Touch the Soil News #776 (feature photo – Tobia Kleinlercher – CC SA 3.0)
The food chain is illustrating just how unsettled things can be. One of the most unsettling situations unfolding in the U.S. is traffic through the traditional family sit-down restaurant industry. The concern is that the economy is no longer one of growth but an economy of stagnation where competitors simply cannibalize each other.
DineEquity, the company that owns the Applebees and IHOP brands is seeing a noticeable erosion of cash flowing through its restaurants. In an August 10, 2017 press release, DineEquity shared the bad news. Domestic IHOP restaurants saw same-store sales drop 2.1% for the period January through June 2017. Domestic Applebees restaurants saw same-store sales drop an significant 7 percent for the period January through June 2017. For the first half of 2017, DineEquity’s net income dropped by 32 percent.
In response to the cash not flowing though the restaurants, DineEquity is looking to close 105 to 135 of its Applebees restaurants and 20 to 25 of its IHOP restaurants. What might this say about the prosperity of the neighborhoods where the closing restaurants are located?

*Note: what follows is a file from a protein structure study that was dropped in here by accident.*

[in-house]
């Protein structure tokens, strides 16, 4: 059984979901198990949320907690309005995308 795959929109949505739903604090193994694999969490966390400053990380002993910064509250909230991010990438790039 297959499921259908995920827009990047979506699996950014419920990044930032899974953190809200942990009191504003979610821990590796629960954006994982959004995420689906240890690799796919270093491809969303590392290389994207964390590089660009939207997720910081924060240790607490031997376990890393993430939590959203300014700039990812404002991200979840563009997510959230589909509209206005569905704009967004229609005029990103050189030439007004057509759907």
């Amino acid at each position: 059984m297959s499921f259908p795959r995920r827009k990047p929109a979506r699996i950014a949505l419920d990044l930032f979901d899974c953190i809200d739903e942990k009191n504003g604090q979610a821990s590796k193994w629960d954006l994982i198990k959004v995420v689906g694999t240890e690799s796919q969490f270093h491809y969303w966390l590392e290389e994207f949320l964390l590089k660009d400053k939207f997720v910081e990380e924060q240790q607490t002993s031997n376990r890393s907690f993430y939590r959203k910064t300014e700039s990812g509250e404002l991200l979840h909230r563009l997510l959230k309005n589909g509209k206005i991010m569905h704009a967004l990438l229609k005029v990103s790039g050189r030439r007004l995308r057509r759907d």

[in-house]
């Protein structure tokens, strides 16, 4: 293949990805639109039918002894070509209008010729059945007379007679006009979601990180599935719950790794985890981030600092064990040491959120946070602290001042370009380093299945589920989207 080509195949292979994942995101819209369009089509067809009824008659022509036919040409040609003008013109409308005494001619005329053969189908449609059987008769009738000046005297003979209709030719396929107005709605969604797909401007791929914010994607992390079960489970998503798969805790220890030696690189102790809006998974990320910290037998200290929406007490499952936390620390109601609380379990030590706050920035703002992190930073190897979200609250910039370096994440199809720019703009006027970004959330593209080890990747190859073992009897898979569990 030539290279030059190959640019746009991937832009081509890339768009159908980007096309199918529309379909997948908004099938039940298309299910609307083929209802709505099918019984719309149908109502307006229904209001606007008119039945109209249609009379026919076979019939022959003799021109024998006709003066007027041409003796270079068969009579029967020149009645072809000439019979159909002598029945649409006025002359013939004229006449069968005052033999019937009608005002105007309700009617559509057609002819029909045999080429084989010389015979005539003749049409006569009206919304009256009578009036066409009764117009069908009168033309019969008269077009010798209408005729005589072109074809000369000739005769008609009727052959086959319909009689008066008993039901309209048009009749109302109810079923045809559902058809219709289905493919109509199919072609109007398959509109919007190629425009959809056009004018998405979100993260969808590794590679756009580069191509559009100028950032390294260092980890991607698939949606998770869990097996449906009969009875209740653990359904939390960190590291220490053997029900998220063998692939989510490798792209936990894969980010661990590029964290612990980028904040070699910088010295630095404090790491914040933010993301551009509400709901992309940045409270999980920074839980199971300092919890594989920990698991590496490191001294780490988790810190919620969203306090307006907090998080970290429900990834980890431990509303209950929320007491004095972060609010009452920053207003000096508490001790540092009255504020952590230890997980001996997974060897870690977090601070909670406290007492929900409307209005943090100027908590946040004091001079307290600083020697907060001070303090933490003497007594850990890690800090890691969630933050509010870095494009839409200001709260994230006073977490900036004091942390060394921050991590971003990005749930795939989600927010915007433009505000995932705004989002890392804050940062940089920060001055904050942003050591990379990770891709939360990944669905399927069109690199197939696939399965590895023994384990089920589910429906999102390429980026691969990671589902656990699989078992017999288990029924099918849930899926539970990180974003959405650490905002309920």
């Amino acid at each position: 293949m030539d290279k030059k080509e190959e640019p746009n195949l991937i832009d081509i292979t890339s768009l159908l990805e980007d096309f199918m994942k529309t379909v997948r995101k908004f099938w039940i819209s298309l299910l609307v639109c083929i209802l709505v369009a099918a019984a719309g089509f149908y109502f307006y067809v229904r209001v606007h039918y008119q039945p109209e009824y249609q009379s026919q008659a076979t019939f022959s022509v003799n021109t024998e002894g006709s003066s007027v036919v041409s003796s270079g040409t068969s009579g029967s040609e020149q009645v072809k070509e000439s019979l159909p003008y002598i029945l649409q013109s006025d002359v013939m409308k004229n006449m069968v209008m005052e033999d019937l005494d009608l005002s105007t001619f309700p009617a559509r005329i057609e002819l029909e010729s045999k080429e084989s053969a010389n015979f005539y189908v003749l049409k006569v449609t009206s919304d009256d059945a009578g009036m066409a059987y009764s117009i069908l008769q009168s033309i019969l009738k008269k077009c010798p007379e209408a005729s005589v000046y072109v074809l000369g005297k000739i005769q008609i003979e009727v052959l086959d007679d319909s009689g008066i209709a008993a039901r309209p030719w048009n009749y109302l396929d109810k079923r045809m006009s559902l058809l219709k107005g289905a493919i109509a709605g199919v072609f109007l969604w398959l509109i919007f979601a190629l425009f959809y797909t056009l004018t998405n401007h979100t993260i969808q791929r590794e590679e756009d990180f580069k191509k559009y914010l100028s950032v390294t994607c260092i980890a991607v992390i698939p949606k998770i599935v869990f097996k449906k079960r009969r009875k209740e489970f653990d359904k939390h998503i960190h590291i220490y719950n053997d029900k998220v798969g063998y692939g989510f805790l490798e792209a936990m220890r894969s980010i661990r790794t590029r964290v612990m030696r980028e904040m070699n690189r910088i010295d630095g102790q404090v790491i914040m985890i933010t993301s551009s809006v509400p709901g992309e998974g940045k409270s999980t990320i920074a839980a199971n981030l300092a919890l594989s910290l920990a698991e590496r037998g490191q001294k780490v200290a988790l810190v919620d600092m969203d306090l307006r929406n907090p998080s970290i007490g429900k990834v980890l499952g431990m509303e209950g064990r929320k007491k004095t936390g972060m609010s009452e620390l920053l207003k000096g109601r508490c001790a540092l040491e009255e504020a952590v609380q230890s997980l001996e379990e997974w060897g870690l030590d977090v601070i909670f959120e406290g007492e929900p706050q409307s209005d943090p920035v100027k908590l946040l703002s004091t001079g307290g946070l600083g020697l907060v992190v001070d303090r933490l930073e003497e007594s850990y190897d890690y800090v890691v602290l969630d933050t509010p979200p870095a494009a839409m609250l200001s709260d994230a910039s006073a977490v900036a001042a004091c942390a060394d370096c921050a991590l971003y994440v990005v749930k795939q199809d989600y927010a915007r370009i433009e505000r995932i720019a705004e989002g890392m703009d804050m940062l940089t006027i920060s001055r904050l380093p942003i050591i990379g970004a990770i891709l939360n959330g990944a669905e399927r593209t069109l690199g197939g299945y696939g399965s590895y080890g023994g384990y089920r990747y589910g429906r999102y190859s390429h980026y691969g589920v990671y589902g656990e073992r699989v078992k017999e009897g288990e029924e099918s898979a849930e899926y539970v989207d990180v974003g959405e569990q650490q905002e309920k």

Looking forward at the rest of the year, DineEquity estimates Applebees sales to be negative by 6 to 8 percent and IHOP to be negative 1 to 3 percent. On the upper end, DineEquity could close upwards of 160 restaurants in the near term – impacting thousands of jobs.
The following news clip highlights how one Applebees restaurant may well have been put out of business by Panera Bread and Chipotle. While Panera Bread is owned by foreign, privately held company, Chipotle and Applebees are owned primarily by large U.S. investors. Interestingly, most of the stockholders of Chipotle and Applebees are materially one and the same. While economic cannibalism wastes natural resources, the financial effects often cancel out any real progress.